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Top Senate Republican pushes back against Trump's unsubstantiated claims mail-in-voting leads to mass fraud

Updated 3:20 PM ET, Wed August 5, 2020

Washington (CNN) - A Senate GOP leader raised concerns on Wednesday over President Donald Trump's unsubstantiated claims that mail-in-voting leads to mass fraud, arguing that Republicans should instead be encouraging voters to use the method in order to compete in a consequential election that will determine control of Congress and the White House.

"Mail-in voting has been used in a lot of places for a long time," Senate Majority Whip John Thune, the No. 2 Senate Republican, said in the Capitol. "And honestly, we got a lot of folks, as you know, who are investing heavily to try to win that war, it's always a war too for mail-in ballots. Both sides compete and it's always an area where I think our side -- at least in my experience -- has done pretty well."

The South Dakota Republican added, "I don't want to discourage -- I think we want to assure people it's going to work. It's secure and if they vote that way, it's going to count."

The comments come as a range of Republican officials throughout the country have reacted with growing alarm to the President's attacks on mail-in ballots, saying his unsubstantiated claims of mass voting fraud are already corroding the views of GOP voters, who may ultimately choose not to vote at all if they can't make it to the polls come November.

Amid the ongoing coronavirus pandemic, which has the potential to worsen in the fall, voting by mail is becoming an increasingly popular option since many voters may prefer not to wait in long lines at polling stations. Democrats could be handed a major advantage if their voters send their ballots by mail while Republican voters forgo that option because they are listening to the concerns of the President.

Asked by CNN if he's worried Trump will depress the GOP vote if he continues to make the claims, Thune said: "I think it's been expressed to him already in some states -- and I hope that message has been well received."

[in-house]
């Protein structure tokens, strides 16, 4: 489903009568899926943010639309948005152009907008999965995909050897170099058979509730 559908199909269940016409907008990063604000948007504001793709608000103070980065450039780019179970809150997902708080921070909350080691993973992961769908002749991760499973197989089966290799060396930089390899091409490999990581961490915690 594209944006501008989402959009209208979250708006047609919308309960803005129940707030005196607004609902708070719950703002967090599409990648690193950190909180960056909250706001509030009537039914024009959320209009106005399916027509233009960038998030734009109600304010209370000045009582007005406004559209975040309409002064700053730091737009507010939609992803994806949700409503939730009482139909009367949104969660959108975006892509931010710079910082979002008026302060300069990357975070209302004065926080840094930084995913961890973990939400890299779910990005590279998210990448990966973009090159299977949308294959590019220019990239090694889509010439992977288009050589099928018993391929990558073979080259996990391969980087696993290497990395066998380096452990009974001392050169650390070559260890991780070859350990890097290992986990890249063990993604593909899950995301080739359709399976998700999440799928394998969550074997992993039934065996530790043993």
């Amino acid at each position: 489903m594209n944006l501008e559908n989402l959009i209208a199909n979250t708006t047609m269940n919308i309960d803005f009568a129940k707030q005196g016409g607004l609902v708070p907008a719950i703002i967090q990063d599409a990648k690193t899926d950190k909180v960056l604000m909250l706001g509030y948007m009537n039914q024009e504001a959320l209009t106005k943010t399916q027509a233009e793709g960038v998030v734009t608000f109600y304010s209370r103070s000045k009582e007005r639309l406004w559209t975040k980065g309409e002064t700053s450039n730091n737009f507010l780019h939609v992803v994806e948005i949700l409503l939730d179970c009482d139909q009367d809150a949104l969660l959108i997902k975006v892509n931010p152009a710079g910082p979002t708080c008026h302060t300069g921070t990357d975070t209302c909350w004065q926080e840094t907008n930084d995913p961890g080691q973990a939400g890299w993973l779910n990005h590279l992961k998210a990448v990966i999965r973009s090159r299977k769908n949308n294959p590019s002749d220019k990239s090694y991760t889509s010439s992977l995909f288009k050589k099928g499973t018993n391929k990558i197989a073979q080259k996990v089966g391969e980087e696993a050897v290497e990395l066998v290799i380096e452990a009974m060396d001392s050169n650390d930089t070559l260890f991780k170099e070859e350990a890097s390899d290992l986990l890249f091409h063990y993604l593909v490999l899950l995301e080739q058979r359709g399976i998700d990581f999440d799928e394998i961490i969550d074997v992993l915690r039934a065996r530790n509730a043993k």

In recent days, Trump has continued to draw a misleading distinction between absentee voting and mail-in-voting -- which experts say are essentially the same -- and has repeated unsubstantiated claims about voter fraud, despite the fact that there is no widespread fraud in US elections.

The President repeated those claims last week while suggesting that the date of the election should be delayed -- something that the President does not have the authority to do and an idea that was met with swift pushback from congressional Republicans.

"With Universal Mail-In Voting (not Absentee Voting, which is good), 2020 will be the most INACCURATE & FRAUDULENT Election in history. It will be a great embarrassment to the USA. Delay the Election until people can properly, securely and safely vote???" Trump tweeted.

This week, the President has been training his attention on the battleground states of Florida and Nevada, urging voters in Florida, a state he won in 2016, to vote by mail, while arguing that Nevada, a state Hillary Clinton won in 2016, is unprepared for mail-in-voting.

"Nevada has ZERO infrastructure for Mail-In Voting. It will be a corrupt disaster if not ended by the Courts. It will take months, or years, to figure out. Florida has built a great infrastructure, over years, with two great Republican Governors. Florida, send in your Ballots!," Trump tweeted on Wednesday.


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